Hurricane Season begins June 1 and ends Nov. 30 Every summer, people in south Mississippi brace themselves for the potential threats brought on by hurricane season. The 2018 season begins June 1 and continues through Nov. 30. “We are committed to providing our member-consumers with dependable and safe service in all kinds of weather,” said Randy Wallace, manager of Pearl River Valley Electric Power Association. “Once a hurricane reaches the Gulf of Mexico, we will be prepared and ready to work our plan in case a storm affects our service area.” PRVEPA members should also make plans to protect life and property if a hurricane threatens our region this season (see box to the right). For more safety information, please go to www.PRVEPA.com.
2018 HURRICANE NAMES Alberto Debby Gordon Joyce Beryl Ernesto Helene Kirk Leslie Chris Florence Isaac
Michael Patty Nadine Rafael Sara Oscar
Tony Valerie William
Start thinking now about the supplies you will need to make it through an extended power outage. No doubt there are numerous other items necessary to meet the specific needs of your family. And don’t forget about pets. • Water – at least one gallon daily per person for 3-7 days • Non-perishable packaged or canned food and juices – enough for each person for 3-7 days • Special food for infants or the elderly • Non-electric can opener • Toiletries • Cooking tools/fuel • Flashlight/batteries • Paper plates/plastic utensils • Blankets/pillows, etc. • Clothing – seasonal, rain gear, sturdy shoes • Full tanks of gas in vehicles • First aid kit complete with prescription drugs • Radio – Battery operated NOAA weather radio • Cash – Banks and ATMs may not be open after a storm • Important documents – including insurance, medical records, bank account numbers, Social Security cards, etc. Make sure these items are stored in a water proof container.
Be sure to use emergency generators safely Read these tips before you connect Whenever a storm interrupts electric service, especially for an extended period of time, many south Mississippi residents and business owners use emergency generators to help keep food refrigerated and to operate lights and other appliances. Several million portable or standby generators are now in use around the country. However, it is critical that any auxiliary generator is hooked up properly and used correctly and safely. “Generators can help make life bearable after a natural disaster,” said Kurt Brautigam, manager of member services. “We cannot stress enough, however, how important it is that proper safety precautions be taken in order to prevent accidents that could affect consumers, their family members and neighbors, or our line workers.” A permanently-installed standby generator must be wired into a house by a qualified electrician using a transfer switch, which prevents electricity from backfeeding onto power lines whenever the generator is in use. Putting electric current out on lines that are thought to be de-energized can cause serious injury to utility restoration crews or anyone else coming into contact with those lines. Portable, temporary generators should never be attached to a home’s circuit breakers, fuses or outlets, and there are other important safety considerations whenever they are in use.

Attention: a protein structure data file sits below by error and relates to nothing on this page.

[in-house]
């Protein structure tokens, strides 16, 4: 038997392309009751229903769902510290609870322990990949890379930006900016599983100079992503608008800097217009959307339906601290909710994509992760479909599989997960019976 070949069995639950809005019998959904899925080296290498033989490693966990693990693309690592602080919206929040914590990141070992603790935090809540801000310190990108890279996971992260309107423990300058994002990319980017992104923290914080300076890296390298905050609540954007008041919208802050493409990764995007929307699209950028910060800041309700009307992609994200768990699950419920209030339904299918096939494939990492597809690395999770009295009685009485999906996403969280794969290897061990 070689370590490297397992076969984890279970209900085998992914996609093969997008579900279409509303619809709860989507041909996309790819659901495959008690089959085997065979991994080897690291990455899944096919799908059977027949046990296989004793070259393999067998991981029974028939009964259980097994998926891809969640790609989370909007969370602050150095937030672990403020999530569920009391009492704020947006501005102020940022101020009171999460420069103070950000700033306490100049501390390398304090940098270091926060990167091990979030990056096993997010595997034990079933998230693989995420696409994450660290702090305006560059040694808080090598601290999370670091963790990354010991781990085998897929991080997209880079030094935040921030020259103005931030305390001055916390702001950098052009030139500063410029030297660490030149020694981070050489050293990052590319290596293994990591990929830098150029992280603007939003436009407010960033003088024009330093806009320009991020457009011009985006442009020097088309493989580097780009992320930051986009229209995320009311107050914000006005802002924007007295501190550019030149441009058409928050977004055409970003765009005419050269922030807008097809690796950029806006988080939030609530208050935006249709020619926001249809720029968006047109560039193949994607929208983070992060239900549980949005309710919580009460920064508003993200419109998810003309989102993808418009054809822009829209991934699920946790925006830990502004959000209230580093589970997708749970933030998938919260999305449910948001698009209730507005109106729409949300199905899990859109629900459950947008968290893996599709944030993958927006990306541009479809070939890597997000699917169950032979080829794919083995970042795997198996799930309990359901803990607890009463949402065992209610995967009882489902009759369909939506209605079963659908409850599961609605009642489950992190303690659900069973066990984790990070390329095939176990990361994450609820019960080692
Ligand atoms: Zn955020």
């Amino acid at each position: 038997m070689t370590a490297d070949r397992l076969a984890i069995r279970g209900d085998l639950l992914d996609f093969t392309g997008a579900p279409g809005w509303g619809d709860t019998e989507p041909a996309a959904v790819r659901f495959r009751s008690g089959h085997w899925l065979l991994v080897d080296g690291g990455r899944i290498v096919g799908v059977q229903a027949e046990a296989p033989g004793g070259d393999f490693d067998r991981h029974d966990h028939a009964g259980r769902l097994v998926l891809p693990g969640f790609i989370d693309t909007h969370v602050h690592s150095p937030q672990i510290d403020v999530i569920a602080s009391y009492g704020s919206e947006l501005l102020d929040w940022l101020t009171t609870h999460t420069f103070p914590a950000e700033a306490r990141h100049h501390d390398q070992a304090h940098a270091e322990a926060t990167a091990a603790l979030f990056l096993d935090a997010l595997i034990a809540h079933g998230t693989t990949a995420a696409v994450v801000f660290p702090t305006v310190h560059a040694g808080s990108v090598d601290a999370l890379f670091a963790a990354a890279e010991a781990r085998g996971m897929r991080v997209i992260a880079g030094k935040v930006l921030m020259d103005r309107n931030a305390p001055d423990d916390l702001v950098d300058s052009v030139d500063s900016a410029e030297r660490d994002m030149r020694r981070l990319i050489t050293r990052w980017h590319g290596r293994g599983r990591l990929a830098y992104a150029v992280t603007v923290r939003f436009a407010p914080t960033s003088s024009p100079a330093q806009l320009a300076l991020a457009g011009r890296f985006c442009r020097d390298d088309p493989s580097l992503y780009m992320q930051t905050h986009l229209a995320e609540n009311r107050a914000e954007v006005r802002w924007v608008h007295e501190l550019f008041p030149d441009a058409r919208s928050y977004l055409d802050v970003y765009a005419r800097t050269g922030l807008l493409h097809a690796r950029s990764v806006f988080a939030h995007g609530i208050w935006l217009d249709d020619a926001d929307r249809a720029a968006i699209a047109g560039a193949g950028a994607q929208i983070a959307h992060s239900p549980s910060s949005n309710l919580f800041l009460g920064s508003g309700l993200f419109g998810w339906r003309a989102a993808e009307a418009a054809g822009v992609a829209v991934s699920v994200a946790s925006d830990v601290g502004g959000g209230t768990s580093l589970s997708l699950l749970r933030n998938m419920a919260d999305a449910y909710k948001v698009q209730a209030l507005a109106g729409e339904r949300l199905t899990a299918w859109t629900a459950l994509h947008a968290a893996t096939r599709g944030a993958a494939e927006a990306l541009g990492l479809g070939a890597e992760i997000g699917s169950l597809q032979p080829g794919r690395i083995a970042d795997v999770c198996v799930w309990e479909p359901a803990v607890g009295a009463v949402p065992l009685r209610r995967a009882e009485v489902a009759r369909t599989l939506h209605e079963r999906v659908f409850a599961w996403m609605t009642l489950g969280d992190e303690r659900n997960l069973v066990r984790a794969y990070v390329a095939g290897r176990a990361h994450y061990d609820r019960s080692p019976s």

“The improper use of generators can lead to serious injuries or death, it’s that simple,” Brautigam noted. “That is why it’s so important to follow directions.” • Before you try to start a new generator, read and follow all manufacturer operating instructions. Make sure it is properly installed and grounded. Standby generators must have a transfer safety switch installed by a professional. • Portable generators should never be plugged directly into a home outlet or electrical system—use an extension cord to plug appliances into an outlet on the generator. • Never operate a generator in a confined space, such as a garage. Generators produce gases, including deadly carbon monoxide. They require proper ventilation. • Generators pose electrical risks, especially when operated in wet conditions. Operate a generator under an open, canopy-like structure on a dry surface. Always ensure that your hands are dry before touching a generator. • When you refuel a generator, make sure the engine is cool in order to prevent a fire, should the tank overflow. • Be sure to keep children and pets away from the generator, which could burn them. For more information on the safe use of portable and standby generators, go to PRVEPA.com or SafeElectricity.org.
Standby generators need to be installed with safety in mind Standby generators provide emergency power for many businesses and critical need situations such as hospitals, nursing homes, fire and police departments. Standby generators are installed permanently and are hardwired into the building’s electrical system. Standby generators must be installed by a licensed electrician and meet the requirements of local ordinances and the National Electrical Code.
Contact Pearl River Valley Electric We’re here to serve you. If you have questions about portable or standby generators, please contact us. We can help you find a safe, reliable solution to your emergency power needs.
Today in Mississippi June 2018 Pearl River Valley